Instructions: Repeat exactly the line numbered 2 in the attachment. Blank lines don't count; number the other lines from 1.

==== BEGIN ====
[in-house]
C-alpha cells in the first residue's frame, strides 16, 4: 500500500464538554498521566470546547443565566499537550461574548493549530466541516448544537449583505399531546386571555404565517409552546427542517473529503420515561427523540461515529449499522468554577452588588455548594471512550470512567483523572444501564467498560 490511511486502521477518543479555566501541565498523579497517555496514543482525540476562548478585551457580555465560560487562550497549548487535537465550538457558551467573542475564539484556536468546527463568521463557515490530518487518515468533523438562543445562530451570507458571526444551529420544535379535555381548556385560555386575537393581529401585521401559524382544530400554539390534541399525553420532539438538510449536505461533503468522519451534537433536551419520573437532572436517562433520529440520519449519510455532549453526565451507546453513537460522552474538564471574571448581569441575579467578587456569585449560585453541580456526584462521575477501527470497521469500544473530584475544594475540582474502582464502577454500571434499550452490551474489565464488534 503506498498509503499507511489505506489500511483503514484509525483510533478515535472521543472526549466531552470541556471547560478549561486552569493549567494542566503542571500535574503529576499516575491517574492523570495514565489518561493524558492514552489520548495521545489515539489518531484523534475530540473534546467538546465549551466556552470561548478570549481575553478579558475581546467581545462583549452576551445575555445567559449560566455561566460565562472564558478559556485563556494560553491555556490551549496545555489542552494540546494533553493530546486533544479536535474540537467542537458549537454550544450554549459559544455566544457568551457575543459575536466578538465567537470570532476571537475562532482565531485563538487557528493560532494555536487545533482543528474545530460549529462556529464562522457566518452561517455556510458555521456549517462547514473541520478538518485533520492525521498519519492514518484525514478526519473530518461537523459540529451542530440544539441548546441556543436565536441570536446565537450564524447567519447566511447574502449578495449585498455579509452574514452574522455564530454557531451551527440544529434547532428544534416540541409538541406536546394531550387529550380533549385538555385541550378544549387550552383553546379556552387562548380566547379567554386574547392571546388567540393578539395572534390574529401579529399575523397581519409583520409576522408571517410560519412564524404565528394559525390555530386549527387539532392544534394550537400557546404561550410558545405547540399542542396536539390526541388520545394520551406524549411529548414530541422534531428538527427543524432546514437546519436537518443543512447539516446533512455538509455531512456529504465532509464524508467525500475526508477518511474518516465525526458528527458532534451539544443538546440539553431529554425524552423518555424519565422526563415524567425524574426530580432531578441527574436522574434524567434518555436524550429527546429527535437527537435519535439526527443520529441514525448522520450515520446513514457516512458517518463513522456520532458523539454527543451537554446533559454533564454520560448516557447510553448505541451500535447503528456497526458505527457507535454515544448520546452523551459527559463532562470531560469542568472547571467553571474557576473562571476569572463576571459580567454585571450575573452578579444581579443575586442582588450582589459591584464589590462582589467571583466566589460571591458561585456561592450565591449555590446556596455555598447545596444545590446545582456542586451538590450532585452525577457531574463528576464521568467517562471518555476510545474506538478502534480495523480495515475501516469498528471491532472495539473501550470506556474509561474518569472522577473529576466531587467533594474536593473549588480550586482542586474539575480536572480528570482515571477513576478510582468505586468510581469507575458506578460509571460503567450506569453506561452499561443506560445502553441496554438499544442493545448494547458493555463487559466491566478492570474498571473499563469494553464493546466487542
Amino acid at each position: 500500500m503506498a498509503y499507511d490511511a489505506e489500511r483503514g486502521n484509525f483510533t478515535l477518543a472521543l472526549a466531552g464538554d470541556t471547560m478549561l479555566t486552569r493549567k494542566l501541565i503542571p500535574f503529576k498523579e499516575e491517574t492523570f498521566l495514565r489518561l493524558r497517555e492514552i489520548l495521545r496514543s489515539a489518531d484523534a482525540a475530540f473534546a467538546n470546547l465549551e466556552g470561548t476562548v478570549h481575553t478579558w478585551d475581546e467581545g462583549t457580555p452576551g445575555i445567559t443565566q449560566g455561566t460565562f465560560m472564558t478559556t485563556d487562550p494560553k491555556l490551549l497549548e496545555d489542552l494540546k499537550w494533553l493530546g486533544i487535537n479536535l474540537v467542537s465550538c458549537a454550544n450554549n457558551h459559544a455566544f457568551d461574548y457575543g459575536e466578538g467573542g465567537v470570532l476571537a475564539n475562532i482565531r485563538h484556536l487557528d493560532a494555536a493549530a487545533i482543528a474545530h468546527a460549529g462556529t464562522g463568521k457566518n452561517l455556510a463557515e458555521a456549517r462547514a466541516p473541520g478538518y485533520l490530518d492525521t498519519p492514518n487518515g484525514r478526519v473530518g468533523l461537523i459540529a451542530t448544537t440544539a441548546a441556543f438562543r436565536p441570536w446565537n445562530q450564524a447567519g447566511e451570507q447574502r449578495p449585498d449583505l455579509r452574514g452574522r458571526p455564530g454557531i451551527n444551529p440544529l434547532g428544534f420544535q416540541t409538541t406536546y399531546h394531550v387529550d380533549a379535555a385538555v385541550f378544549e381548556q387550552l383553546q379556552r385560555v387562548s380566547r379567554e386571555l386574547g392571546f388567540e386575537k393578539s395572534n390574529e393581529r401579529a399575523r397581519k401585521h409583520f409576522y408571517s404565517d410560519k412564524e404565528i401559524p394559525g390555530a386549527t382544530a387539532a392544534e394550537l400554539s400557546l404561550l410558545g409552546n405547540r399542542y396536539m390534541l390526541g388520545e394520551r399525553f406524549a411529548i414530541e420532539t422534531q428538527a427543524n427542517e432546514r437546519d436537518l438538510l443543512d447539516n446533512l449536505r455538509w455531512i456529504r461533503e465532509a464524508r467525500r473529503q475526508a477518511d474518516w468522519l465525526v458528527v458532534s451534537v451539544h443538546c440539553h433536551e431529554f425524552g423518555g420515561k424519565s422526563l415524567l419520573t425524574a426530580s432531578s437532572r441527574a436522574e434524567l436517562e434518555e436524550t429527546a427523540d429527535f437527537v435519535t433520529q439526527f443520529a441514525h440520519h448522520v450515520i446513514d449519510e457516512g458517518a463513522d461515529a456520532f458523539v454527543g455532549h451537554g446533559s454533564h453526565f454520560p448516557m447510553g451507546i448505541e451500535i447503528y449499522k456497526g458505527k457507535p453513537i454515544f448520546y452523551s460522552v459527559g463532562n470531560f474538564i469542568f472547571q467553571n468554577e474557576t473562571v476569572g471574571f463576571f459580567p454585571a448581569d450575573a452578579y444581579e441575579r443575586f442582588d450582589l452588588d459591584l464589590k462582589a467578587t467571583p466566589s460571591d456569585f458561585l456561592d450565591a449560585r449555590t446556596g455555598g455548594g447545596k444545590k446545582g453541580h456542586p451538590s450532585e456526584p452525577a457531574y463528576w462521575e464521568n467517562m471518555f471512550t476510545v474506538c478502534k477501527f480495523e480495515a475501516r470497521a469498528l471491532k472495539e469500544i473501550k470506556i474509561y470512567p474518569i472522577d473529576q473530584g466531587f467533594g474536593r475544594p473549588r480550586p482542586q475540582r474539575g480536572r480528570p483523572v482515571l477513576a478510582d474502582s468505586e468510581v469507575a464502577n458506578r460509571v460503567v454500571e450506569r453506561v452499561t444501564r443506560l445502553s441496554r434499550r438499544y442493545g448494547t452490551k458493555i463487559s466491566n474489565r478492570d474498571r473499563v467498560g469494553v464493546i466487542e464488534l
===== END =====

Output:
C-alpha cells in the first residue's frame, strides 16, 4: 500500500464538554498521566470546547443565566499537550461574548493549530466541516448544537449583505399531546386571555404565517409552546427542517473529503420515561427523540461515529449499522468554577452588588455548594471512550470512567483523572444501564467498560 490511511486502521477518543479555566501541565498523579497517555496514543482525540476562548478585551457580555465560560487562550497549548487535537465550538457558551467573542475564539484556536468546527463568521463557515490530518487518515468533523438562543445562530451570507458571526444551529420544535379535555381548556385560555386575537393581529401585521401559524382544530400554539390534541399525553420532539438538510449536505461533503468522519451534537433536551419520573437532572436517562433520529440520519449519510455532549453526565451507546453513537460522552474538564471574571448581569441575579467578587456569585449560585453541580456526584462521575477501527470497521469500544473530584475544594475540582474502582464502577454500571434499550452490551474489565464488534 503506498498509503499507511489505506489500511483503514484509525483510533478515535472521543472526549466531552470541556471547560478549561486552569493549567494542566503542571500535574503529576499516575491517574492523570495514565489518561493524558492514552489520548495521545489515539489518531484523534475530540473534546467538546465549551466556552470561548478570549481575553478579558475581546467581545462583549452576551445575555445567559449560566455561566460565562472564558478559556485563556494560553491555556490551549496545555489542552494540546494533553493530546486533544479536535474540537467542537458549537454550544450554549459559544455566544457568551457575543459575536466578538465567537470570532476571537475562532482565531485563538487557528493560532494555536487545533482543528474545530460549529462556529464562522457566518452561517455556510458555521456549517462547514473541520478538518485533520492525521498519519492514518484525514478526519473530518461537523459540529451542530440544539441548546441556543436565536441570536446565537450564524447567519447566511447574502449578495449585498455579509452574514452574522455564530454557531451551527440544529434547532428544534416540541409538541406536546394531550387529550380533549385538555385541550378544549387550552383553546379556552387562548380566547379567554386574547392571546388567540393578539395572534390574529401579529399575523397581519409583520409576522408571517410560519412564524404565528394559525390555530386549527387539532392544534394550537400557546404561550410558545405547540399542542396536539390526541388520545394520551406524549411529548414530541422534531428538527427543524432546514437546519436537518443543512447539516446533512455538509455531512456529504465532509464524508467525500475526508477518511474518516465525526458528527458532534451539544443538546440539553431529554425524552423518555424519565422526563415524567425524574426530580432531578441527574436522574434524567434518555436524550429527546429527535437527537435519535439526527443520529441514525448522520450515520446513514457516512458517518463513522456520532458523539454527543451537554446533559454533564454520560448516557447510553448505541451500535447503528456497526458505527457507535454515544448520546452523551459527559463532562470531560469542568472547571467553571474557576473562571476569572463576571459580567454585571450575573452578579444581579443575586442582588450582589459591584464589590462582589467571583466566589460571591458561585456561592450565591449555590446556596455555598447545596444545590446545582456542586451538590450532585452525577457531574463528576464521568467517562471518555476510545474506538478502534480495523480495515475501516469498528471491532472495539473501550470506556474509561474518569472522577473529576466531587467533594474536593473549588480550586482542586474539575480536572480528570482515571477513576478510582468505586468510581469507575458506578460509571460503567450506569453506561452499561443506560445502553441496554438499544442493545448494547458493555463487559466491566478492570474498571473499563469494553464493546466487542